2 quarts milk
1 ounce coarsely chopped unsweetened chocolate (use Mexican chocolate if possible)
1 cup plus 1 tablespoon sugar
1 4-inch piece Mexican cinnamon bark
1/2 cup short-grain rice
2 large egg yolks
Cocoa for dusting the final dish before serving
1.) In a large, deep saucepan over medium heat, bring the milk, chocolate and 1 cup of the sugar plus the cinnamon bark to a boil, stirring frequently. Lower the heat and add the rice. Stir with a wooden spoon to prevent the grains from sticking together. Don’t be concerned if the milk at first appears to be speckled with chocolate, as this will change as the cooking progresses.
2.) Simmer, uncovered, over very gentle heat for 1 hour, stirring the mixture most of the time. Check for doneness by squeezing a grain of rice between your fingers…it should feel completely tender with no hard part in the center.
3.) Whisk the egg yolks and the remaining tablespoon of sugar in a small bowl until well mixed. Remove 1/2 cup of cooked rice from the pot and stir into the eggs, stirring vigorously to avoid scrambling the eggs. Add this mixture to the pot, stirring for 5 minutes. The pudding should now be the consistency of soft custard (it will continue to thicken as it cools). Discard the cinnamon bark, transfer the pudding to a metal bowl set over ice and let cool, stirring occasionally. When it is room temperature, it may be stored in the refrigerator, covered, for several hours.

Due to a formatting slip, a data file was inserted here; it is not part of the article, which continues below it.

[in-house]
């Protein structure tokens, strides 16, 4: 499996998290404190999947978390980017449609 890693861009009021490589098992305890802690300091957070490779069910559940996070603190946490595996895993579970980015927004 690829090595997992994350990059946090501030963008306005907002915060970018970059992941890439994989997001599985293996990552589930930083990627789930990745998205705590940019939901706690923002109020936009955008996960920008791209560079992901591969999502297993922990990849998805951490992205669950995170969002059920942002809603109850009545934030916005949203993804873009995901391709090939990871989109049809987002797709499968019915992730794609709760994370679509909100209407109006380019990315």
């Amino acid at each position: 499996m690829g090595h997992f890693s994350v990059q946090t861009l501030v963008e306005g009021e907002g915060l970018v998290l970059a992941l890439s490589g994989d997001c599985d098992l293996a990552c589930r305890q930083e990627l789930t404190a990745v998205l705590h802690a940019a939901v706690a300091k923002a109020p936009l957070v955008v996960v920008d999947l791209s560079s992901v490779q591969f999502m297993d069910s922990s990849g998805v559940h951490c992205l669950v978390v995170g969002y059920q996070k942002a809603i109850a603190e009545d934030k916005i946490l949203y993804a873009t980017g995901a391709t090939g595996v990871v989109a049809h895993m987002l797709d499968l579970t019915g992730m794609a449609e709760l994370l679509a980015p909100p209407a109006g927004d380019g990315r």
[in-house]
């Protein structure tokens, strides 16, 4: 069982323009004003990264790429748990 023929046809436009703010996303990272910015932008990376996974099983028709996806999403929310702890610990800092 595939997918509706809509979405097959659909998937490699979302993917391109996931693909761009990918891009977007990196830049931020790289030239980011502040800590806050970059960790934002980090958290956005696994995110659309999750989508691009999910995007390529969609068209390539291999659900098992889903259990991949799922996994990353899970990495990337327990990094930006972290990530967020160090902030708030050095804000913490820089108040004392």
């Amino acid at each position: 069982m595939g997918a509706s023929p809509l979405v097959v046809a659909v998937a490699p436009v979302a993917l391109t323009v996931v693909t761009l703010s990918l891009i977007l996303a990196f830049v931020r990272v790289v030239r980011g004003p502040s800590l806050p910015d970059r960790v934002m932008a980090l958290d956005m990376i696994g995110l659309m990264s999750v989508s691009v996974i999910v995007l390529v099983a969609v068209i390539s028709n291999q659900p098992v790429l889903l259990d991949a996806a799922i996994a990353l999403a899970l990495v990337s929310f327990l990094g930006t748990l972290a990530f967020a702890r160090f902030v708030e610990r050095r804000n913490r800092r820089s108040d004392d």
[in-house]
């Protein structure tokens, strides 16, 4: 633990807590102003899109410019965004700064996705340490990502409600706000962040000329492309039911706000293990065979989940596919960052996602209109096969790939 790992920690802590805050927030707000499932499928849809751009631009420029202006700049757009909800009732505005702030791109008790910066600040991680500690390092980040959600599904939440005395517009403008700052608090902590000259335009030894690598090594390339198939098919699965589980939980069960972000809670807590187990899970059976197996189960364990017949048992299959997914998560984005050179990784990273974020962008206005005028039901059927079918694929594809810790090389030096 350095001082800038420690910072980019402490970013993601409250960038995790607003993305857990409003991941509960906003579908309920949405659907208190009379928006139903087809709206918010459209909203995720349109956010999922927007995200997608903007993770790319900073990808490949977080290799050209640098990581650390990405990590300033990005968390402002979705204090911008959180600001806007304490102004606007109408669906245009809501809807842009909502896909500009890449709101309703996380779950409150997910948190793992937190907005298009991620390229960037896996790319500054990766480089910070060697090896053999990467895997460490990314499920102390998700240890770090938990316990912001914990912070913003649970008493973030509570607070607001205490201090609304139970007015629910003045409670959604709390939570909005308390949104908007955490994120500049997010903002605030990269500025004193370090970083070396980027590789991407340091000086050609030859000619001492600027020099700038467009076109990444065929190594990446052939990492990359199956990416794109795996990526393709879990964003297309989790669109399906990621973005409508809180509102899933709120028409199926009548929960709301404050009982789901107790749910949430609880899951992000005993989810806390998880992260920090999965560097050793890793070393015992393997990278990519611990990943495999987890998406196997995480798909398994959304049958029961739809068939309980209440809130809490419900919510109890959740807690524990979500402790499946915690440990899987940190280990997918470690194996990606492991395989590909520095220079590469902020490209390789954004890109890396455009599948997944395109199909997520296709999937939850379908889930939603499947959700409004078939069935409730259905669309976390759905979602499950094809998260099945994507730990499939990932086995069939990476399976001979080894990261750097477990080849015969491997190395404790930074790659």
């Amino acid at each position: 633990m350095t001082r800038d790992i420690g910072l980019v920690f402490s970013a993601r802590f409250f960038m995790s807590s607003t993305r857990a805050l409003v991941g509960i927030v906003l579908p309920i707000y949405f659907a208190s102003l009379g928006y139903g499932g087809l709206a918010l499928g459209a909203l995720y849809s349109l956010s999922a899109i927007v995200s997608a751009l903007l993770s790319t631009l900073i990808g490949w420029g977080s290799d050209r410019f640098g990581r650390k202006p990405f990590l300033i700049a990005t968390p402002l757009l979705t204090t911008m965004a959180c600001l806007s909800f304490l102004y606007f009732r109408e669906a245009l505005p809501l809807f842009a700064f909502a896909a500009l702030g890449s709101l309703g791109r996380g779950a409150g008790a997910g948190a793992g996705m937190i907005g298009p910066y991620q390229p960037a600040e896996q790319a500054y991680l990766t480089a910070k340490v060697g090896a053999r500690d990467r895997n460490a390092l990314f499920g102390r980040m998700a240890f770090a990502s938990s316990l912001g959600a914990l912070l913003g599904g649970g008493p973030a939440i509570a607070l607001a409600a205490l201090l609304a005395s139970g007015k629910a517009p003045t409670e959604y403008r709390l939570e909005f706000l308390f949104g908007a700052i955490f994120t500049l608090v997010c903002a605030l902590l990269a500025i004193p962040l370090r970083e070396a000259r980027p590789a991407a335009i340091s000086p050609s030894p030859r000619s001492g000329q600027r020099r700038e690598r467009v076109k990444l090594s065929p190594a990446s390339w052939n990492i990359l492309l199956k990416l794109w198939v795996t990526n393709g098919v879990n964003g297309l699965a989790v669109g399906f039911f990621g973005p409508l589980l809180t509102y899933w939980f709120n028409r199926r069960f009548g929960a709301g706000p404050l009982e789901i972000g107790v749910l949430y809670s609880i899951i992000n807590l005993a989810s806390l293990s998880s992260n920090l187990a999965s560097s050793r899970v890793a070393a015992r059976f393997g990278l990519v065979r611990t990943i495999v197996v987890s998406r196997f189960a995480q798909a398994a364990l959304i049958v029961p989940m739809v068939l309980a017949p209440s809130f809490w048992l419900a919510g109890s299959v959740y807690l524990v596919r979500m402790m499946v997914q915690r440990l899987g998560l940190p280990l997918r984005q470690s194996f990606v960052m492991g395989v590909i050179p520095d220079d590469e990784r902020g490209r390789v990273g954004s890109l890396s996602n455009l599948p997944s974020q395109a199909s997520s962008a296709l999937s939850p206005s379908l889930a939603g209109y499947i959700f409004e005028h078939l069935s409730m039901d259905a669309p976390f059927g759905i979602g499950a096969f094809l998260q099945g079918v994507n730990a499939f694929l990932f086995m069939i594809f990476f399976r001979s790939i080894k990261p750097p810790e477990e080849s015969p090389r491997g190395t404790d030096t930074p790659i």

4.) Dust the pudding with cocoa powder and serve with lots of hot coffee, also flavored with Mexican cinnamon.
Copyright © 2014 Chicago Tribune Company, LLC

Spiceland’s Time Machine

“Samurai” on display at The Satellite Gallery until March 23rd.

Asheville is a city alive with the arts and The Chocolate Fetish is frequently blessed by the creative energies of local artists.  If you’ve been following our blog and Facebook pages then you have probably heard about talented artist Joshua Spiceland.  In addition to being an artist he is also an art teacher and part time chocolatier.  If you’ve eaten a Sea Salt Caramel from us in the last four years then chances are good his hand helped make it.  We frequently find doodles and works in progress tucked around the shop on there way to other places.


An exhibition of Spiceland’s work is on display at The Satellite Gallery in Asheville until March 23rd.  The show, titled “Time Machine,” features numerous paintings in Spiceland’s eclectic folk art inspired style. Spiceland draws inspiration form many things including art history and music and many works incorporate detailed geometric patterns.  Titles of pieces range from “Fishing for Inspiration”, “Killing Time”, and “These Rooms Have Seen It All.”   In the world of Asheville art this is a must see exhibition and a good chance to get a great deal on some fine art as Spiceland usually prices his art very affordably.  
You can see the show at The Satellite Gallery located at 5 Broadway Street in Downtown Asheville .  The gallery’s hours are 11am – 6 pm Tuesday – Saturday and 11 am – 5 pm on Sunday adn the show will be up until March 23rd.
If you would like to read more about the exhibition or about Spiceland’s art check out the following links:

Our NEW website is here!

As many of you have already discovered we have recently launched our new and improved website! www.chocolatefetish.com  All of us at The Chocolate Fetish hope you’ll take the time to look around and get to know it.  We’re still working on perfecting it and ironing out the wrinkles and we’d love to hear your feedback.